Yet I also feel the need to lament the flaws and limitations of seeing these films online. My complaints about the online presence of avant-garde cinema might sound a bit like the old joke about the two women leaving a restaurant: "That food was terrible." "Yes, and such small portions!"
Simply put, there are still huge gaps in what is available online, and though UbuWeb makes a valiant effort at collecting and cataloging, much of it is still scattered. Of the films that are available, many of them frankly look and sound atrocious due to poor video transfers and the frequently low quality of Internet video streaming.
Take Bruce Baillie's 1966 film All My Life as an example. When shown from a 16mm print in good condition, All My Life is one of the most sumptuous, beautiful films you'll ever see. A tightly controlled tracking shot across a picket fence, ensconced in flowers, set against a crystal blue sky, Baillie's film is the epitome of cinematic visual excellence. To watch the version currently available online is painful; the print is faded, the frame is off, and the transfer is blurry and drained of color. The online video bears almost no resemblance to the real film.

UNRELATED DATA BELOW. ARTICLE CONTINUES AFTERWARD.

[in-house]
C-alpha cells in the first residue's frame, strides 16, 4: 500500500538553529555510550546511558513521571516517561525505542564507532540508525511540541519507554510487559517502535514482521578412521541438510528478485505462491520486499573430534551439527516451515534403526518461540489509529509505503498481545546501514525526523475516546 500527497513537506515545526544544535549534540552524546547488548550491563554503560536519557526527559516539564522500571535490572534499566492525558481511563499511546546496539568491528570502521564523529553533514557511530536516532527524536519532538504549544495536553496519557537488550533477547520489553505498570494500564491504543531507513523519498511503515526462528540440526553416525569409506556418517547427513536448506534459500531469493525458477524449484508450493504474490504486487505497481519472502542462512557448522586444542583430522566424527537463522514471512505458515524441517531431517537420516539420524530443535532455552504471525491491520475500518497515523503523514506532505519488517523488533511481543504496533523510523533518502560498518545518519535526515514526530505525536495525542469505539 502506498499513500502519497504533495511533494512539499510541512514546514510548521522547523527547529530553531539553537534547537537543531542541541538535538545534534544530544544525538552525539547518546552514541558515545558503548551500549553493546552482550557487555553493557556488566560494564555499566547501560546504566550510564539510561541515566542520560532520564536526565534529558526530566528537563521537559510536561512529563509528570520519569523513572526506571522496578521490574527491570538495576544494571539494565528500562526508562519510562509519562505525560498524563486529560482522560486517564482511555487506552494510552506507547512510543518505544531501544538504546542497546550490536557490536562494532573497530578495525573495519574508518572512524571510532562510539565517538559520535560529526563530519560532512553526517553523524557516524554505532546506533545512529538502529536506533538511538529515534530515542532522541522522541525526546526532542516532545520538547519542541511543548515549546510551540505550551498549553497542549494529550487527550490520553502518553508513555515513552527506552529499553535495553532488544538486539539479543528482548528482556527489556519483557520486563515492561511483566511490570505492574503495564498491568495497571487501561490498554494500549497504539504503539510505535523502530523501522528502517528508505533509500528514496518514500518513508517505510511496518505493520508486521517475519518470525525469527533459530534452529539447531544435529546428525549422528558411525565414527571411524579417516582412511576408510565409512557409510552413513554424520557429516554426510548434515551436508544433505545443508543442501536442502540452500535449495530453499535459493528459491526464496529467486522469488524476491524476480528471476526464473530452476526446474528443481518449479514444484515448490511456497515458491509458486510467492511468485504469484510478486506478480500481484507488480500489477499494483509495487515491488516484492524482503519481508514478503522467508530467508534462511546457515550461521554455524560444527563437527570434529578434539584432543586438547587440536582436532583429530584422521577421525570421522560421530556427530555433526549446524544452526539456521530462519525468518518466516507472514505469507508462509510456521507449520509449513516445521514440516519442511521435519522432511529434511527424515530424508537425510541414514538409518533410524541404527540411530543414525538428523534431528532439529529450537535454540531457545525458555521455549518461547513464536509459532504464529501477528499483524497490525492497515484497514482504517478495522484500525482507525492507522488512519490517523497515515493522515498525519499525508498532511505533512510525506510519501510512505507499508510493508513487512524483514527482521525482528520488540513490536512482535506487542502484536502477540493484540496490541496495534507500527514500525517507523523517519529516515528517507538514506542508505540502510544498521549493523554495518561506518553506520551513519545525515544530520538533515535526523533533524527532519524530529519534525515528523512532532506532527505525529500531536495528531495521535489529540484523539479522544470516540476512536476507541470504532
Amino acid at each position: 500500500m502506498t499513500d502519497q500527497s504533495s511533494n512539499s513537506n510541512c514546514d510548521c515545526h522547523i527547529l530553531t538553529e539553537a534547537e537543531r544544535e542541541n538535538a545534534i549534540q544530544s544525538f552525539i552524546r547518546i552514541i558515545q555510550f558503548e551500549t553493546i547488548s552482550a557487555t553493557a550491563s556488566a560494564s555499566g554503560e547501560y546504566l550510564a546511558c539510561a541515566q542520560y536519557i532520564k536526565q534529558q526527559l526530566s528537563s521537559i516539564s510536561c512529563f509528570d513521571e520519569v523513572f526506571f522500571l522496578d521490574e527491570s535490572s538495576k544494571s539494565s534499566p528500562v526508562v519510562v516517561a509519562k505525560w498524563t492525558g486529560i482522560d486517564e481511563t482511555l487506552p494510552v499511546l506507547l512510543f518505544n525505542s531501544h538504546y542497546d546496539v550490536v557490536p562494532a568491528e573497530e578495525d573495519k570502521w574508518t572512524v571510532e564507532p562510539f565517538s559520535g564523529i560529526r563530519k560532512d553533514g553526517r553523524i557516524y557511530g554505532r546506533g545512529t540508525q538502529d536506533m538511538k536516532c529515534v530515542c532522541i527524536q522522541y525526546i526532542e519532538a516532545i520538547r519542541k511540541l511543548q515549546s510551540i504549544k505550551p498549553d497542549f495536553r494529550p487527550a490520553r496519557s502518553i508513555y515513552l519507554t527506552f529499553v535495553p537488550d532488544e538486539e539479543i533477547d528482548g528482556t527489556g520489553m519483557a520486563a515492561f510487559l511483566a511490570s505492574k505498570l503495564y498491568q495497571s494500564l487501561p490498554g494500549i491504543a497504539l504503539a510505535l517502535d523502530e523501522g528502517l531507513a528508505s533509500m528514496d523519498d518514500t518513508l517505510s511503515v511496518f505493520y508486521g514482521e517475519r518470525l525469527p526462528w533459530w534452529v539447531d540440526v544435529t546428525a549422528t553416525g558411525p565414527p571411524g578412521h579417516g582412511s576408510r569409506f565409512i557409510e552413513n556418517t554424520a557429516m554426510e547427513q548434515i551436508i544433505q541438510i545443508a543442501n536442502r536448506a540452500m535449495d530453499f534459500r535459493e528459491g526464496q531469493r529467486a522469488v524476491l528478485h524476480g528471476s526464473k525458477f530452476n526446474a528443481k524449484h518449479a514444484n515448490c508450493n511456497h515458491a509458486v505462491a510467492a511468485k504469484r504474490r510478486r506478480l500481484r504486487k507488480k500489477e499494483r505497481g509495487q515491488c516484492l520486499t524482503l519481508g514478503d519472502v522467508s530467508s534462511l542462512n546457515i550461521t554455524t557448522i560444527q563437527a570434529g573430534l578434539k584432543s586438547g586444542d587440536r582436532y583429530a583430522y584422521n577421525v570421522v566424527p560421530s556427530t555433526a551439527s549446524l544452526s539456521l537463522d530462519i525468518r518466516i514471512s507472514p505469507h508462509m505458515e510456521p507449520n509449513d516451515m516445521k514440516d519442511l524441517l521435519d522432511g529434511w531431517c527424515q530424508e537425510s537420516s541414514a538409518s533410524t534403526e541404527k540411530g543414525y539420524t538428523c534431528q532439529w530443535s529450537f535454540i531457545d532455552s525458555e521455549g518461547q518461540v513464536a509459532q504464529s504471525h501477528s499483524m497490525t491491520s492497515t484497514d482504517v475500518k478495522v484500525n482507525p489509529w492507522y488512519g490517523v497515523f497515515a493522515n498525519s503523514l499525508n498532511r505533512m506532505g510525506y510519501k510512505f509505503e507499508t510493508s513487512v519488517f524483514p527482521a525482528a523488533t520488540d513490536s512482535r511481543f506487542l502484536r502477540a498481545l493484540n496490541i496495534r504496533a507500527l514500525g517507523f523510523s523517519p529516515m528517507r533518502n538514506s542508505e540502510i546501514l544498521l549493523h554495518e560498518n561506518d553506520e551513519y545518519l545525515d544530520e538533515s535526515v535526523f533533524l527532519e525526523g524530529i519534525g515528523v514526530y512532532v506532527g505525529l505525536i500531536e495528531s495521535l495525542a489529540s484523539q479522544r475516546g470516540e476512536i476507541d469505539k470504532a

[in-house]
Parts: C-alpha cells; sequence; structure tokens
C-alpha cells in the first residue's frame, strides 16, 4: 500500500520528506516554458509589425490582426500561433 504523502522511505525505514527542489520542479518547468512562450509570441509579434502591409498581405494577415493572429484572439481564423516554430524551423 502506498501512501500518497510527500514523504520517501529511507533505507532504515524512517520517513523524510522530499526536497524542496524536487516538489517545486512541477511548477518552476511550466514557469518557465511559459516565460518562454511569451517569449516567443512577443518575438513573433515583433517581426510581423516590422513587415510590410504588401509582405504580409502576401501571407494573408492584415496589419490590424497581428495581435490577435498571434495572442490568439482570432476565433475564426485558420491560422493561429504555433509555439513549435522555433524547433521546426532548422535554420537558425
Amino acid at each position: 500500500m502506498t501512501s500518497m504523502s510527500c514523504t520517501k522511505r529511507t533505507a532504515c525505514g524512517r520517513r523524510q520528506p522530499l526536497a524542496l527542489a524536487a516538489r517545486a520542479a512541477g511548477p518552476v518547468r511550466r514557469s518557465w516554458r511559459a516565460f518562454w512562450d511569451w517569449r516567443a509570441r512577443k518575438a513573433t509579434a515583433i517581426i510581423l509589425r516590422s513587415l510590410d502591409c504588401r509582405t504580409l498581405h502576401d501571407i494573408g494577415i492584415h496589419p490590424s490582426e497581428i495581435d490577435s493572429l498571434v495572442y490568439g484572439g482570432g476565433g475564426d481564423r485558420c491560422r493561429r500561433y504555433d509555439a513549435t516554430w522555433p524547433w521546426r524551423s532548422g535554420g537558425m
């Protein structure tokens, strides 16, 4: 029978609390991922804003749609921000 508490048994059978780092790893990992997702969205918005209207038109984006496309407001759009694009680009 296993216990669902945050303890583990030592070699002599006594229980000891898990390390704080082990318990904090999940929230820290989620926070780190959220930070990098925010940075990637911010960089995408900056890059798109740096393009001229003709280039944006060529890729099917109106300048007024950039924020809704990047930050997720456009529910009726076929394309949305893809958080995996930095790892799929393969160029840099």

Beyond the issue of poor transfers are those films that depend on the physicality of the medium as part of their artistic expression. Films like Tony Conrad's The Flicker, made of five frames of film spliced together in repetition, or David Gatten's What the Water Said series, made by scratching and corroding the film itself to produce images; it is hard to see how any video reproduction could adequately translate these works.
Even in those films that do "work" on video, there is something lost in the move from the darkened theater to the computer screen—more than is lost by even the finest mainstream narrative film. The Godfather may be best seen on a 40-foot screen in 35mm, but the strong acting and compelling narrative do not depend on that presentation. The film can succeed regardless of format or environment. Avant-garde cinema often relies far more on the focused space of the movie theater. A Bruce Baillie tone poem requires visual and aural immersion in order to properly assert itself into the viewer's consciousness, as do the sensory assaults of a Michael Snow or a Tony Conrad. These films can deliver aesthetic experiences found nowhere else, but their gifts are fragile, and can be easily blunted by inadequate presentation.
Despite my misgivings, the work of UbuWeb and others is a noble endeavor. Having these films once again within reach of the average viewer is an unequivocal positive. A perverse part of me can even appreciate the flaws I just complained about at length. There's something oddly appropriate to the underground and transgressive nature of these films that they be found in unexpected places, lurking in the back alleys, glimpsed in fragments, or as shades of their former selves. These films are cinematic ghosts that have transformed into digital treasure, waiting to be dug up.